Rav Chaim Kanievsky – regarded by a major portion of the Chareidi sector as the leading Torah sage at present – dramatically announced last week that it is incumbent on anyone who owns an Apple iPhone to burn the high-tech device.
Declaring in a published statement that it is forbidden to own an iPhone, Rav Kanievsky compared it to a weapon of war, due to its potential to harm the user.
The sage noted that he issued the new ruling after several businessmen queried him about whether it is halachically permissible to use the iPhone. He additionally cautioned against selling the device to a non-Jew, just as one is not allowed to sell a weapon to a non-Jew.
Rav Kanievsky’s statement is in sync with the general hard line taken in recent years by fervently Orthodox rabbinical leaders against the Internet and devices that can access it, due to the ready availability of illicit content online. In an attempt to reconcile modern technology with Torah guidelines, many Chareidim have obtained “kosher cellphones” that have no Internet connection and no facility for communication via text messages.
One month ago, Rabbi Lior Glazer oversaw a ceremony in Bnei Brak in which a number of iPhones were smashed to pieces. Separately, the Eida Chareidis has officially banned the use of the full spectrum of Internet-accessible communications devices, including iPhones, Android smartphones and BlackBerrys, claiming that they are responsible for purveying a “spiritual holocaust.”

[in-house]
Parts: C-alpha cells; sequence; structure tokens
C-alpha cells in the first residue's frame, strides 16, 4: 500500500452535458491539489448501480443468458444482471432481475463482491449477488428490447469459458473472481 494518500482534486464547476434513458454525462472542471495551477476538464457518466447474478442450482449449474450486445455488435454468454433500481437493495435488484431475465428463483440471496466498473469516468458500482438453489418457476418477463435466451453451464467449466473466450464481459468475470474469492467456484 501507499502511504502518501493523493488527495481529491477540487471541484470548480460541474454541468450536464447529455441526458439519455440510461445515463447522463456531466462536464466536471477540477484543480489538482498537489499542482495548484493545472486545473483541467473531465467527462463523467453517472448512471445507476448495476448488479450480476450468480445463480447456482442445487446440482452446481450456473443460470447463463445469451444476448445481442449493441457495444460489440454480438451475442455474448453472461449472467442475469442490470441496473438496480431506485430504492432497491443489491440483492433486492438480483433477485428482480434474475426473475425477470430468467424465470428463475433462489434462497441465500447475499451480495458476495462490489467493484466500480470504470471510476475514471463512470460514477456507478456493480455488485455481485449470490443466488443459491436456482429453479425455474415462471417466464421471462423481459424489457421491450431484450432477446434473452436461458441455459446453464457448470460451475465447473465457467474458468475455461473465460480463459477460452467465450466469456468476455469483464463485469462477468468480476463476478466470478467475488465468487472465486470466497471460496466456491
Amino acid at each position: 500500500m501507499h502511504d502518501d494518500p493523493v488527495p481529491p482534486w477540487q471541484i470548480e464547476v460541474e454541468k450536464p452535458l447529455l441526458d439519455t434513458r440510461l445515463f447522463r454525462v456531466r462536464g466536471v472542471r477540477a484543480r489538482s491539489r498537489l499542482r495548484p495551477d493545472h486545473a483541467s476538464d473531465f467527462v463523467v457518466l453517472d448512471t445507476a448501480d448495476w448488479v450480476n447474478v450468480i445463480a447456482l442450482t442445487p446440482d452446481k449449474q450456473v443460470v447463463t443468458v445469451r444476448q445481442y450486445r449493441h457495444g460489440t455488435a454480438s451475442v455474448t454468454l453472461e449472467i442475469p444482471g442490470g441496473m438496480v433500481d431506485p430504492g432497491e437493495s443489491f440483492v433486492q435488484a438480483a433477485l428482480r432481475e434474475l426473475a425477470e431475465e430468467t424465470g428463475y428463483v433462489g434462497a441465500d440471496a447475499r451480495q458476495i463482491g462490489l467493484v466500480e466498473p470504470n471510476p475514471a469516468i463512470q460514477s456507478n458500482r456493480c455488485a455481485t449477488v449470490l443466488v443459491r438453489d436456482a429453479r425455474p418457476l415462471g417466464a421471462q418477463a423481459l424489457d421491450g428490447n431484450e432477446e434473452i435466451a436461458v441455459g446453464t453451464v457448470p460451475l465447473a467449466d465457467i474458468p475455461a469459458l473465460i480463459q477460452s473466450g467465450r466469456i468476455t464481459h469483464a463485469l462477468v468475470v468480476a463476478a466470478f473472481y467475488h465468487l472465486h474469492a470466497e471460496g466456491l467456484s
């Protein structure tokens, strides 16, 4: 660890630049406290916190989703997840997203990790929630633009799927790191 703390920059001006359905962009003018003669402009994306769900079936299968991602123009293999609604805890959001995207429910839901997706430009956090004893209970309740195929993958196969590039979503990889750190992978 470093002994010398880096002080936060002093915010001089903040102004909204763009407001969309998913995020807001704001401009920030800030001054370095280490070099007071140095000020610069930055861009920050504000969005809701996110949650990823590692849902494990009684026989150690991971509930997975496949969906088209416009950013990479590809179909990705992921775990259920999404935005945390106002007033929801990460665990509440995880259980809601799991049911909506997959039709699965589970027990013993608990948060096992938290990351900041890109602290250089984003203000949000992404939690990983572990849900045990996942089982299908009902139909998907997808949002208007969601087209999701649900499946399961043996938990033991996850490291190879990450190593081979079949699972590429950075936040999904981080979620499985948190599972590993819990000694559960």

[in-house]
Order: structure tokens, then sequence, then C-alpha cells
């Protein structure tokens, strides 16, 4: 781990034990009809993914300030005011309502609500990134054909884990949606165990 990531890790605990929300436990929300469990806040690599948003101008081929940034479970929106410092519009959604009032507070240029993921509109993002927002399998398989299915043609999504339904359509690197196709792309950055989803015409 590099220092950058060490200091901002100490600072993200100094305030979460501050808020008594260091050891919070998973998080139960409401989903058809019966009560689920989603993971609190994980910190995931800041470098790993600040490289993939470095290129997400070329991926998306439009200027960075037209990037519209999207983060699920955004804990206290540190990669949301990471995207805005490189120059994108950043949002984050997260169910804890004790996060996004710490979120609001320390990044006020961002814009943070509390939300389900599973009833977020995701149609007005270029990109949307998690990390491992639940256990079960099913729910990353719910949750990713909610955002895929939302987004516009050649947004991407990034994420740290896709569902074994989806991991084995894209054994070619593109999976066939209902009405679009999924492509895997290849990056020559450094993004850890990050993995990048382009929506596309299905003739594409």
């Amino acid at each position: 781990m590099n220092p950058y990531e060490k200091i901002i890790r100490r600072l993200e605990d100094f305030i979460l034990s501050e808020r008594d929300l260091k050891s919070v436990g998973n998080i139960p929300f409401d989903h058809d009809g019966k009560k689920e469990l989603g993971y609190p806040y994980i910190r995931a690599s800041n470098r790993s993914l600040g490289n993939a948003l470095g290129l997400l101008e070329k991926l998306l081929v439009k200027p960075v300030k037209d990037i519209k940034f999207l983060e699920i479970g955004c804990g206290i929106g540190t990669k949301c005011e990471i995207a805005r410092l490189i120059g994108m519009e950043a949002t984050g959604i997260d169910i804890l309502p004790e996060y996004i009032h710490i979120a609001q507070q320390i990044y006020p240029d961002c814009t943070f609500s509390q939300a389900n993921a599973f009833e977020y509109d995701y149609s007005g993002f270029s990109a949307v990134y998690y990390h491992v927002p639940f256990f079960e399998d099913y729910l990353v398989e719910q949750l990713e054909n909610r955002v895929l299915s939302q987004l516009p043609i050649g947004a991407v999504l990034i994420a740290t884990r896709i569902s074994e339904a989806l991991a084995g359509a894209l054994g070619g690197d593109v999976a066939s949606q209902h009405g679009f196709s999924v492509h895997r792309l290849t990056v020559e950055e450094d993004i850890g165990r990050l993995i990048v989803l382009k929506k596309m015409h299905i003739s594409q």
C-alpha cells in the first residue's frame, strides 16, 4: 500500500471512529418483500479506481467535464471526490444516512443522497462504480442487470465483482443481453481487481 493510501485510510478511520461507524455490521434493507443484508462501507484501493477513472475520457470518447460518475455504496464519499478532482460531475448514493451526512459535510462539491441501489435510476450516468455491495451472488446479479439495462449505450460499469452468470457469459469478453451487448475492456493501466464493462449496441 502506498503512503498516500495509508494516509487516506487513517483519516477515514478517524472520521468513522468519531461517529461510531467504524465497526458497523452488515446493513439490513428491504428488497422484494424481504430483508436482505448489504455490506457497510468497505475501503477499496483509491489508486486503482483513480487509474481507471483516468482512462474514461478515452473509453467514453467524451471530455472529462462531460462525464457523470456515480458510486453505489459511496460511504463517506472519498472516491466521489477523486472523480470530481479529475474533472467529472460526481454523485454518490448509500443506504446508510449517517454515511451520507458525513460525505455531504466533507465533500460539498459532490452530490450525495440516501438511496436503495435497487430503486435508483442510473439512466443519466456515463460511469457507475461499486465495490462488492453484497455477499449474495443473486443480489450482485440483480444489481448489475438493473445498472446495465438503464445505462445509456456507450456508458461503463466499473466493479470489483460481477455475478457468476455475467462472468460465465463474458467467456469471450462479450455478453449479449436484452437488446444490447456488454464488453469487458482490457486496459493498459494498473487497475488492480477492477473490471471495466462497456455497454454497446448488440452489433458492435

Professor Yedidya Stern, who serves as director of the Israel Democracy Institute’s project on Religion and State, commented that – in his opinion – the Chareidi rabbinical leaders are more concerned with the ability of these devices to provide their users with complete access to all types of information, as opposed to the moral corruption of illicit content.
“Smartphones offer a gateway to the world through which they can access all manner of uncensored information which might influence their identity, despite living within the Chareidi ‘ghetto,’ ” Stern said to The Jerusalem Post. “Chareidim seek to isolate themselves from the world, but using an iPhone or any other type of smartphone can, with the flick of a finger and in a split second, give someone access to all kinds of information and values to which they were never before exposed.”
Stern added that – unlike with televisions and secular newspapers, which rabbis have previously banned and which are obviously visible if someone possesses them – it is more difficult to keep followers from utilizing easily concealable high-tech phones with Internet access, thus the heightened level of concern.
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